The Plan took a team of volunteers over three years to put together and was duly approved by more than 80% of the 2,713 people who voted in the referendum. Accordingly in September 2015 it became the official Neighbourhood Plan for the parish of Petersfield.  The idea of the people within a community deciding for themselves how their town was going to develop in the future was recognised as a good one and there were very few people who were against the concept.  They may not have liked one aspect or another but they accepted it as a good compromise between the need for development and building and the needs of the community at large.
You probably imagined that once passed the Neighbourhood Plan would have some significance in legal terms but it has been very difficult to establish exactly what that is. Certainly neither the Ombudsman or our MP’s office were able to provide an answer and the Secretary of State did not reply to my enquiry. It is true that planning regulations require that the Neighbourhood Plan be taken into account but quite what that means is unclear and there seems to be no redress for a development that flagrantly transgresses the Neighbourhood Plan.
You probably also thought that it would be commercial developers and builders who would be most likely to ignore the Plan in order to improve the profitability of a new  housing development. Alternatively a private individual simply looking after his own interests at the expense of the community.  What you would not have expected is that the Council planners themselves would be the offenders by supporting a development which is clearly contrary to the Neighbourhood Plan.  Still less would you have expected this to happen in the very centre of the town alongside a Conservation Area.
However that is exactly the situation we have now with the Petersfield Car Spa, which is best described as an ugly, noisy,  industrial building.
Who, you may ask, put forward this application to install a car wash facility ? East Hampshire District Council (EHDC) claim that it was a private individual , one Mr S Durra, but a glance at the original application shows that the EHDC itself is listed alongside his name. That is not surprising when you consider that the central car park is owned by the EHDC who profit not only from car parking charges but any other income arising from the car park.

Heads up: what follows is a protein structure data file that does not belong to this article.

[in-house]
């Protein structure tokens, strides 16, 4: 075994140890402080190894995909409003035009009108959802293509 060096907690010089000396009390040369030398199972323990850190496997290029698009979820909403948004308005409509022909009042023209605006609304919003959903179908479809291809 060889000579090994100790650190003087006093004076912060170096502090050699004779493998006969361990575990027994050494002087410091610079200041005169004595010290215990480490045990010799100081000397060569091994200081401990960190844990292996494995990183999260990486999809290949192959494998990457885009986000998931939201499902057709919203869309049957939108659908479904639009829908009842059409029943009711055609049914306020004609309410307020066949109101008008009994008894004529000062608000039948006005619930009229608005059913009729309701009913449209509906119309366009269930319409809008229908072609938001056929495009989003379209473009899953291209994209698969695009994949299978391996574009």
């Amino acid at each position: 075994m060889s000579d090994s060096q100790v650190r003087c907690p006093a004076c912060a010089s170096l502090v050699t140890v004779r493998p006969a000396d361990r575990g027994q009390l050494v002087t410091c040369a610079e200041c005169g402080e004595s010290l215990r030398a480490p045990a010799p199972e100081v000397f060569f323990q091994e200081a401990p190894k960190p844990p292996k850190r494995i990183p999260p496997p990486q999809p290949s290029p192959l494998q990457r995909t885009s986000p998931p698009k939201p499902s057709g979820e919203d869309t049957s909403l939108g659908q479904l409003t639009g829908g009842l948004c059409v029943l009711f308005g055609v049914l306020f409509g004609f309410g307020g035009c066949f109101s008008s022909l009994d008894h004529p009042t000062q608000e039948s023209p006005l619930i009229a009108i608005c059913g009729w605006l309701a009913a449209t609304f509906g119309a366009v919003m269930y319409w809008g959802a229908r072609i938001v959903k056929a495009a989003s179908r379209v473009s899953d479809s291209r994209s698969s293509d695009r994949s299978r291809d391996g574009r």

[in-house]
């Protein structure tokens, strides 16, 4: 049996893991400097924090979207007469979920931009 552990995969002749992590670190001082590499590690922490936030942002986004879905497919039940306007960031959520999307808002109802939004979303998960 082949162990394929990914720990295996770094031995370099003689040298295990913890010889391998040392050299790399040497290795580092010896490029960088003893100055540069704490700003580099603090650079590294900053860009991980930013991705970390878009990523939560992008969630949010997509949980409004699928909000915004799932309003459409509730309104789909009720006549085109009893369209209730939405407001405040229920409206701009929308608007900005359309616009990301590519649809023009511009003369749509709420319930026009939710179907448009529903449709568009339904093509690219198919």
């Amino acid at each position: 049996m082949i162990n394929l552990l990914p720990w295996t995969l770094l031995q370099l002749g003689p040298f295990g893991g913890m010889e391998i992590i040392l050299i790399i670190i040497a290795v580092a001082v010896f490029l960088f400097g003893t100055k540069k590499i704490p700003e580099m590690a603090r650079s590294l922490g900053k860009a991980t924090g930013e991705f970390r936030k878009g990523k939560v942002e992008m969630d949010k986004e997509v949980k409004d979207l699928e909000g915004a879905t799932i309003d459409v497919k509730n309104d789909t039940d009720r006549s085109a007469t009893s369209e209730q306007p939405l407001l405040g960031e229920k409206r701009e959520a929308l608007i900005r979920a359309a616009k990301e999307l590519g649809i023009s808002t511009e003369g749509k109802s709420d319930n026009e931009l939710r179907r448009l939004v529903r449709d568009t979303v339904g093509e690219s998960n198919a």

Despite, or perhaps because of this, the EHDC Planning Committee did not have sight of the application at all. The plan was all dealt with by Council staff.
The Council officers concerned took into account some sections of the Neighbourhood Plan but somehow omitted the most important one which is clearly stated under “Town Centre Vision” as the very first key point for the Central Car Park and Physic Garden area:
• Enhance views of, and access to, the stream with a new landscaped area to the rear of the Physic Garden.  
The idea was to make an attractive walkway alongside the stream adjacent to the Physic Garden Clearly a car wash facility doesn’t in any way comply with this.
The Physic Garden is frequently described as “a peaceful oasis in the heart of the town” and consequently the noise of the car wash is a particular concern. Unfortunately the council officers concerned were unaware of where the Garden was showing it entirely in the wrong place on the application plan. This same plan was used by the Acoustic Engineers called in to consider the implications of having noisy machinery in the centre of town. As a result they didn’t consider the effect of such a noisy operation on the Garden at all !
To pacify objectors EHDC has since stated that the car wash will be controlled by the terms of a 15 year lease they have granted. However details of this have not been released and requests for it under the Freedom of Information Act were met with a statement that the licence is with the Land Registry – who promptly replied that they do not hold it. Further requests to EHDC were again turned down. Lock down and Covid 19 has taught us the value of the natural world and yet at the same time we are busy destroying the peace of the Physic Garden.
All of which may leave you wondering exactly what the value of the Neighbourhood Plan is and who is ensuring that it is followed since clearly EHDC are not. Neighbourhood has become No-bourhood. Is this the reward that all those volunteers who prepared the Plan get for all their efforts?

The Post asked East Hampshire District Council to respond to the article and these are their responses:
Q. Does the car wash affect the tranquillity of the garden?
It has measures to prevent noise nuisance, and noise from it isn’t intrusive in the garden.